Obama's great strength is patience. He has, as no one I can think of has had in recent times, an ability to just completely ignore the 24 hour news cycle. Whether it was his pre-Iowa nomination lull, or his summer 2008 doldrums, or his methodical planning for Afghanistan, or, over and over again, his refusal to panic on health care, the pattern is about as clear as any could be.Precisely. Here's what I wrote last August:
Back during the spring of 2008, Obama was getting some heat for not standing up stronger to the Clinton campaign, which was mocking him mercilessly and raking up wins in key states like Pennsylvania and Ohio. Obama didn't change his strategy and he didn't get flustered. He stayed relatively positive, knowing that he had enough delegates to prevail in the nomination race.
In September of 2008, Obama was again getting heat for not being tougher on McCain, who was suddenly tied with Obama in the polls. Again, Obama didn't change his strategy and he didn't get flustered. He knew that McCain's poll strength was based on a post-convention bump and would likely subside, which it did.
I think the same sort of thing is going on today. There's a certain mentality among political types that you have to win the media cycle every day. That certainly seemed to be the mindset among the Clinton folks in the 90s, and they got pretty good at it. Obama seems to think that's not necessarily the way things have to go. As Obama said at his June press conference, "I know everybody here is on a 24-hour news cycle. I'm not. OK?" In other words, you don't have to win every battle to prevail in the war.I think this is one great advantage that Obama has over the Clinton administration and over current Republicans, who jump from one set of talking points to the next. He plays the long game. He recognizes that he and his party will be judged on their ability to deliver on a few major things, and those things are produced through months, even years, of patient pressure and negotiations, rather than daily spin wars.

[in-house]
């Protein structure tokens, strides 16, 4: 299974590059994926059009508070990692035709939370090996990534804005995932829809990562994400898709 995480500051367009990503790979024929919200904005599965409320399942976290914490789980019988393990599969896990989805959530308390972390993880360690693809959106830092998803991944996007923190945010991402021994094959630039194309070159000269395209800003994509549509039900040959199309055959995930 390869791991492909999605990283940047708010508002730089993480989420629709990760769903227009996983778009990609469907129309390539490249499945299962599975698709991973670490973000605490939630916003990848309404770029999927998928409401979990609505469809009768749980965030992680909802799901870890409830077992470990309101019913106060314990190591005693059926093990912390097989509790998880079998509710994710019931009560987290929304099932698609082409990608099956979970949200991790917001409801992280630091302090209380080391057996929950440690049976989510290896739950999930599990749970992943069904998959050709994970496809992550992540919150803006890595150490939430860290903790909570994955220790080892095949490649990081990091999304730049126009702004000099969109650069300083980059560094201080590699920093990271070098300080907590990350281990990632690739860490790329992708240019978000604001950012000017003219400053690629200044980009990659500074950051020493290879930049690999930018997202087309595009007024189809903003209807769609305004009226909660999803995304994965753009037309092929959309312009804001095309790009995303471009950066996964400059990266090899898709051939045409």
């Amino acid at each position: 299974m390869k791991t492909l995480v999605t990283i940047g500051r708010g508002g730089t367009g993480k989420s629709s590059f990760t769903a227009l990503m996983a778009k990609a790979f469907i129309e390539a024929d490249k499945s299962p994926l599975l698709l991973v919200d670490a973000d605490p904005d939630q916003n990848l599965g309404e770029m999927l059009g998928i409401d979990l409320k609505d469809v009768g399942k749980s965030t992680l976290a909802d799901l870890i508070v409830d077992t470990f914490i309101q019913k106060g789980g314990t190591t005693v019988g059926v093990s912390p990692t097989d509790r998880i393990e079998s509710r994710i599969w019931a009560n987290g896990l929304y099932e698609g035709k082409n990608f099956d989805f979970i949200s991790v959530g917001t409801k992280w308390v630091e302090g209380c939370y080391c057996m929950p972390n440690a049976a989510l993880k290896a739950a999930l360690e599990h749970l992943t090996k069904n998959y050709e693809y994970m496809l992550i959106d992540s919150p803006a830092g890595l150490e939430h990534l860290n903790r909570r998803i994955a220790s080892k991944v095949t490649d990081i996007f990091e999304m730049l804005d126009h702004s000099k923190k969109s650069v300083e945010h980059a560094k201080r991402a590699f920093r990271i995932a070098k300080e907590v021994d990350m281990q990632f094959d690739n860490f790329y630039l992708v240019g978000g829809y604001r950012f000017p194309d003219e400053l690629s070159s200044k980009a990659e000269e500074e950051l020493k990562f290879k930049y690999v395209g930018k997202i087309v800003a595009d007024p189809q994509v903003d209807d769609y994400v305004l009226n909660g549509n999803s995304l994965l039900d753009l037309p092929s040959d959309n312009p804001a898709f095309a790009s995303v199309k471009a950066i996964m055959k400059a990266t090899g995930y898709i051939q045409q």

Obama is very good at dealing with the media. But perhaps a greater strength is knowing when to ignore them.
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